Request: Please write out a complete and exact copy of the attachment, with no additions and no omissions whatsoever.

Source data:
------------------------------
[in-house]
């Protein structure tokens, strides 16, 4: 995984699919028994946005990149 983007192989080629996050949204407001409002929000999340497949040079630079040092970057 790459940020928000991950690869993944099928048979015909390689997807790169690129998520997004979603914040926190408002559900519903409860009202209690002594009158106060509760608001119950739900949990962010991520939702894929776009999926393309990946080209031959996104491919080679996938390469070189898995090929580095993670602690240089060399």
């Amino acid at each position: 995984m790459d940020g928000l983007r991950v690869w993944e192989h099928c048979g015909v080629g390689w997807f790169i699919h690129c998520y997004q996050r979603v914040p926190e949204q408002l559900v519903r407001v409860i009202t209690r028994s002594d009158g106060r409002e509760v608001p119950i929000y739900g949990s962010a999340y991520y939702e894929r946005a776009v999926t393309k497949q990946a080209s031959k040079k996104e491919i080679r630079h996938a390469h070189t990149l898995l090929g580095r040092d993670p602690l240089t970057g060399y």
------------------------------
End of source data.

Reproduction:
[in-house]
């Protein structure tokens, strides 16, 4: 995984699919028994946005990149 983007192989080629996050949204407001409002929000999340497949040079630079040092970057 790459940020928000991950690869993944099928048979015909390689997807790169690129998520997004979603914040926190408002559900519903409860009202209690002594009158106060509760608001119950739900949990962010991520939702894929776009999926393309990946080209031959996104491919080679996938390469070189898995090929580095993670602690240089060399």
């Amino acid at each position: 995984m790459d940020g928000l983007r991950v690869w993944e192989h099928c048979g015909v080629g390689w997807f790169i699919h690129c998520y997004q996050r979603v914040p926190e949204q408002l559900v519903r407001v409860i009202t209690r028994s002594d009158g106060r409002e509760v608001p119950i929000y739900g949990s962010a999340y991520y939702e894929r946005a776009v999926t393309k497949q990946a080209s031959k040079k996104e491919i080679r630079h996938a390469h070189t990149l898995l090929g580095r040092d993670p602690l240089t970057g060399y």